Attorney General Coleman Announces Sentencing of Former Floyd County, Kentucky Educator for Sexual Assault of Minors

FRANKFORT, KY (February 29, 2024) – Attorney General Russell Coleman announced today that action by the Attorney General's Special Prosecutions Unit resulted in the sentencing of April Bradford, 51, of Weeksbury, for crimes involving the sexual assault of minors while she was their coach and teacher.

"The offenders who exploit children inflict painful damage that lasts long beyond the time of their crimes. We in law enforcement must continue adapting to protect our young people from these predators," said General Coleman. "I'm grateful to Ms. Prater and Ms. Hensley who used their powerful stories to ensure justice was done. These are women of incredible courage who can inspire others to prevent this abuse in the future."

Bradford was sentenced to three and a half years of prison. In addition, she will be a lifetime sex-offender registrant under the Kentucky Sex Offender Registry, which includes five years of post-incarceration supervision by the Department of Corrections. A condition of the plea was a 10-year Interpersonal Protective Order against Bradford for the benefit of the victims.

On November 30, 2023, Bradford pled guilty to eight counts of Sodomy Third Degree (Class D Felony) and 11 counts of Sex Abuse First Degree (Class D Felony). Bradford was previously indicted by a Floyd County Grand Jury. During her plea, Bradford admitted to sexually abusing two minors between 1997 and 2007, both of whom she held a position of authority over as their coach and teacher during the victims' middle and high school years.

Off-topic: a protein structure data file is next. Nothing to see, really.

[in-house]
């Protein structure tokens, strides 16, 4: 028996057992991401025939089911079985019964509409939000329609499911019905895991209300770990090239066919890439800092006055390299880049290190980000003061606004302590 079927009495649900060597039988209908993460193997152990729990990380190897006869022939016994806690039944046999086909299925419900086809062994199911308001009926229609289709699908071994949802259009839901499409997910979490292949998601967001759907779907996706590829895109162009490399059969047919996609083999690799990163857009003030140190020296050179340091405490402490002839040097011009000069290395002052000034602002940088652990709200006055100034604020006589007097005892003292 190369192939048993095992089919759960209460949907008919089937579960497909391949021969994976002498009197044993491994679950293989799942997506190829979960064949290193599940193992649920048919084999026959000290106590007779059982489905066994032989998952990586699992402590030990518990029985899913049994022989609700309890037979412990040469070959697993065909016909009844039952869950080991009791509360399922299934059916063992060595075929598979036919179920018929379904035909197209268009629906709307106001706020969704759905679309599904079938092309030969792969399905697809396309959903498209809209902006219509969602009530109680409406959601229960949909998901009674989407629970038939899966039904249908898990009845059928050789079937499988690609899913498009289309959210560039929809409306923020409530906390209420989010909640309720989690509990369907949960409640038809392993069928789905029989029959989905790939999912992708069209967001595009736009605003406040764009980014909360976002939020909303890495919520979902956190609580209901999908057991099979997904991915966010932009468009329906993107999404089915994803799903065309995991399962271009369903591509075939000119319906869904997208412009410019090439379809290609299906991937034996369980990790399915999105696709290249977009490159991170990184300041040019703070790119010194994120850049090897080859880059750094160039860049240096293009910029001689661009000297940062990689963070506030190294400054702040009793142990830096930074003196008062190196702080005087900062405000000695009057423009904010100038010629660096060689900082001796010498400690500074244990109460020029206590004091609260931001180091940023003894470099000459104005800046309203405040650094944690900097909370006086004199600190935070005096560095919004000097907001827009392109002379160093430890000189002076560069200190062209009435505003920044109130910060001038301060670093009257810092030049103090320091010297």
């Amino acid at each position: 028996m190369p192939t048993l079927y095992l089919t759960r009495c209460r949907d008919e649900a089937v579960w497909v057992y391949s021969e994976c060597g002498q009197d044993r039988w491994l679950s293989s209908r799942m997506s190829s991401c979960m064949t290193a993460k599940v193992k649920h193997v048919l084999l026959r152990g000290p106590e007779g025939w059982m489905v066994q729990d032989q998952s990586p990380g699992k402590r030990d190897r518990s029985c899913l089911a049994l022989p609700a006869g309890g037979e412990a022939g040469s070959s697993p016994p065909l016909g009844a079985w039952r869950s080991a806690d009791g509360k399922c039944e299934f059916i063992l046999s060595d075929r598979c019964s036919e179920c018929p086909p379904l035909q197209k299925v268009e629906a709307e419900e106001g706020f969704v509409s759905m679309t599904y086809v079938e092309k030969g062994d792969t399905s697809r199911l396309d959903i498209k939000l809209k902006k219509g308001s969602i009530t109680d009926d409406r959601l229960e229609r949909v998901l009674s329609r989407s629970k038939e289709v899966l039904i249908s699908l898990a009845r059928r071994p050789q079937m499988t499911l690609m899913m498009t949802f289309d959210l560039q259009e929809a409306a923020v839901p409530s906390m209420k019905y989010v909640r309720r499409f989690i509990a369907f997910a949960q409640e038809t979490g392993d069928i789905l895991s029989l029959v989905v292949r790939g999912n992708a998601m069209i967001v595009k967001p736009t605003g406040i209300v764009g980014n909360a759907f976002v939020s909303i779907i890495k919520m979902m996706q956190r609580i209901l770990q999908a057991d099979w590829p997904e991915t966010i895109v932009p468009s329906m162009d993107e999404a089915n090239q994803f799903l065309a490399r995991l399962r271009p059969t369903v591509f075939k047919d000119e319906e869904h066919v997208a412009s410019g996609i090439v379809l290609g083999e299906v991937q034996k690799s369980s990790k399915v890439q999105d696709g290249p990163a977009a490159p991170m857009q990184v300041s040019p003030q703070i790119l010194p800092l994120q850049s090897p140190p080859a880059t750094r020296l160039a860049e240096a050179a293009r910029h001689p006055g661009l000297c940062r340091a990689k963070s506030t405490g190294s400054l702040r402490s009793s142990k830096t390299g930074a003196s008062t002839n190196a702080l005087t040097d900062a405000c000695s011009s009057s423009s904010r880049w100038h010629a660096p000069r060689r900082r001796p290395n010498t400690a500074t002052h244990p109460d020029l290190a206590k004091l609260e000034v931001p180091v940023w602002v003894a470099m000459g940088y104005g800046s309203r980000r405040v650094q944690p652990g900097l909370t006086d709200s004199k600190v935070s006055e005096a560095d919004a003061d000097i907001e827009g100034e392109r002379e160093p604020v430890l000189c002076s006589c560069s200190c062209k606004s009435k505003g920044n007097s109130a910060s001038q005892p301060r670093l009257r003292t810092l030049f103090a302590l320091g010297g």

In compliance with Marsy's Law, Bradford's victims read a statement at the sentencing.

"April Bradford was a terrible influence on my life and caused more damage than good," said Mary Prater, a victim who spoke at sentencing. "She deceived me, my family, our school, and everyone in the community. I can stand today with my head held high knowing that God gave me and Jessica the strength to grow up and make it stop."

"Ever since I realized what my interactions with April truly were, I had a burning desire to come forward. I constantly worried about the generation of girls that were following me," said Jessica Hensley, a victim who also spoke at sentencing. "This legal journey has been mentally difficult, but I am grateful." 

The Kentucky State Police investigated the case. The Attorney General's Criminal Chief Rewa Zakharia prosecuted the case before the Floyd Circuit Court on behalf of the Commonwealth. Erica Paske with the Attorney General's Office of Victim Advocacy provided assistance to Bradford's victims.



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